“Pir Sadardin has shown you the straight path, if you leave that, and walk upon the talks of Moguls and Arabs, then you will fall down. Arabs are like donkeys. What will they teach you? They themselves do not know anything, then what will they teach you? Moguls seek alms in every country. What will they teach you? If you follow their talks, then you too will become donkeys”. (Bahere Rehmat, pages 30 & 31)
Aga Khan III tells Ismailis in the Farman that if they follow the words of Moguls and Arabs they will fall down and become like donkeys. The question is, who was Aga Khan III? Did he not call himself a Hashemite? Who were Hazrat Ali (r.a.) and Nabi Muhammad (s.a.s.)? Finally, who is Aga Khan IV? Is he Italian, French, British, Irani or an Arab? He calls himself Karim al-Hussaini. Who were Hashem and Hussain, if not Arabs?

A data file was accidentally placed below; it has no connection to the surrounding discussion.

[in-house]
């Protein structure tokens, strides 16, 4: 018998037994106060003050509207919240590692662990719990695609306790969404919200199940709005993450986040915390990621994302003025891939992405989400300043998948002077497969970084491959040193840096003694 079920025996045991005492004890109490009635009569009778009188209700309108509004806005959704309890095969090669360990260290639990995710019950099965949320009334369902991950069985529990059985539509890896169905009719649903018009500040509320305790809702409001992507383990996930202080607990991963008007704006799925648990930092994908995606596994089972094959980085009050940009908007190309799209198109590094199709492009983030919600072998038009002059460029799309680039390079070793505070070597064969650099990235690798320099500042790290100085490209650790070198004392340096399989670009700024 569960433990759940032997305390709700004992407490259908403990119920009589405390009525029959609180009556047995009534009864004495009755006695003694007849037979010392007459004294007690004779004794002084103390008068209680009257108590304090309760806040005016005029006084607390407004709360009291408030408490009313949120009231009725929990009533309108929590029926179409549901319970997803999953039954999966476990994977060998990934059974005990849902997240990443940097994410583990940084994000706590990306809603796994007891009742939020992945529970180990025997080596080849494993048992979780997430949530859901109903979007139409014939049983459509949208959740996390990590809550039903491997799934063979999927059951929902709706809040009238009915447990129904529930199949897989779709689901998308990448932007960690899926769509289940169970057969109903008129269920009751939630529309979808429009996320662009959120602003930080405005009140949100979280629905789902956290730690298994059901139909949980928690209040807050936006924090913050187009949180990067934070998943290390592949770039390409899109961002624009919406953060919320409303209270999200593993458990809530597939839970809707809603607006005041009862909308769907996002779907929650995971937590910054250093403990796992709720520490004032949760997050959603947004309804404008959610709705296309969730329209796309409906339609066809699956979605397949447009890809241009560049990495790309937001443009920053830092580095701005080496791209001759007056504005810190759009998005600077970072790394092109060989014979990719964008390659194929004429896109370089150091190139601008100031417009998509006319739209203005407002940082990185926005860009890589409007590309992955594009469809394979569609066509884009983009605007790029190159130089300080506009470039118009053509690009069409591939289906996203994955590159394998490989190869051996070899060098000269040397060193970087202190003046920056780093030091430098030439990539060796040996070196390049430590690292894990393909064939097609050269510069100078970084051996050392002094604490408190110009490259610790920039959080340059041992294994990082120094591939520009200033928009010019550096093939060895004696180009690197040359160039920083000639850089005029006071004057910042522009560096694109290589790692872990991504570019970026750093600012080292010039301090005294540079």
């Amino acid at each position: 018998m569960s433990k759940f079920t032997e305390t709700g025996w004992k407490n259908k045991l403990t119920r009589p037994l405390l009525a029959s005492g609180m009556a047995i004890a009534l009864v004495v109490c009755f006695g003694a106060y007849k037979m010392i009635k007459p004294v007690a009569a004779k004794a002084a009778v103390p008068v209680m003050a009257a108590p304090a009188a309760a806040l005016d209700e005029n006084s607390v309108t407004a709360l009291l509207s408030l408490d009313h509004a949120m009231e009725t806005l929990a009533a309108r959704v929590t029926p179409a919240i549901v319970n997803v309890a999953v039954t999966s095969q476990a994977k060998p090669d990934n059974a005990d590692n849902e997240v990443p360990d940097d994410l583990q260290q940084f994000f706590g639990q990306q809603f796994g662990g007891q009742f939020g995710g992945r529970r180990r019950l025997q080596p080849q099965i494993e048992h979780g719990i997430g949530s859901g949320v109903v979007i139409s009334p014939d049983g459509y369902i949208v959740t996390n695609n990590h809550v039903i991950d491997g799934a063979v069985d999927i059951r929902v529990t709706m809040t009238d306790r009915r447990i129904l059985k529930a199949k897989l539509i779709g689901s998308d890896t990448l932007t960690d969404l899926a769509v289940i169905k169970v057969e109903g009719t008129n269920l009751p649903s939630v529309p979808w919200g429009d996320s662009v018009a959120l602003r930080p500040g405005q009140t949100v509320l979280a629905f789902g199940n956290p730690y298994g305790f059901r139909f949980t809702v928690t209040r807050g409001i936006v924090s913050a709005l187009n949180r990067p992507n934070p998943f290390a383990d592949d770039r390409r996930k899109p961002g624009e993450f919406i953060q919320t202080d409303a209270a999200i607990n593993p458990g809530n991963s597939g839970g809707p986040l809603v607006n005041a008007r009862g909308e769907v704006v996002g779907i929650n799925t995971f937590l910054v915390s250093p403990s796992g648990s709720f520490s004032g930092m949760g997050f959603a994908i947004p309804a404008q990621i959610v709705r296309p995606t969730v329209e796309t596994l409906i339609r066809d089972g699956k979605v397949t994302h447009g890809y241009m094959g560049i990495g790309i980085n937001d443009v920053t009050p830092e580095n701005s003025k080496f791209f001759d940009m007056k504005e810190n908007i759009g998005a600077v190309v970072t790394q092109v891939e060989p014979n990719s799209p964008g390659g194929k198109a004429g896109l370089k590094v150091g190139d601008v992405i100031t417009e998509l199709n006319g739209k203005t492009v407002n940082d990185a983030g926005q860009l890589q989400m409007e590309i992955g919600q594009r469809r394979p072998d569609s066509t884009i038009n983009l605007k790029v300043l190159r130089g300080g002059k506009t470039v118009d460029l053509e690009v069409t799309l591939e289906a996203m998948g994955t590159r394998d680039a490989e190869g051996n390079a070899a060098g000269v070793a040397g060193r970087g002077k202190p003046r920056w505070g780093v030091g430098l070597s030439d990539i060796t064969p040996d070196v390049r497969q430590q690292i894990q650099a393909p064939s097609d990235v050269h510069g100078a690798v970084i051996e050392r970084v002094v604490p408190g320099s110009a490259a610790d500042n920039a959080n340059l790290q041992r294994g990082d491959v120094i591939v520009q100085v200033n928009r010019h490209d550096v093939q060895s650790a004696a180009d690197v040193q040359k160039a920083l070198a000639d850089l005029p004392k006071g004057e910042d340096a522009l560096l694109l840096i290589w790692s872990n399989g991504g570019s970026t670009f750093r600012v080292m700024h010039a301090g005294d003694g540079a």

Muslims – those who submit to Allah – have based their religious beliefs by reference to the “Words of their Creator” – the Quran. Ismaili Momins – those who submit to their Imams – have based their religious beliefs by reference to the “words of Poets” – the Ginans. Which Tariqah is on the right path? Allah says:
Shall I inform you upon whom the devils descend?
They descend upon every sinful liar.
They pass on what is heard, and most of them are liars.
And the poets – [only] the deviators follow them;
And that they say what they do not do?
[Holy Quran Chapter 26, Ash Shuraa, Verses 221 – 226]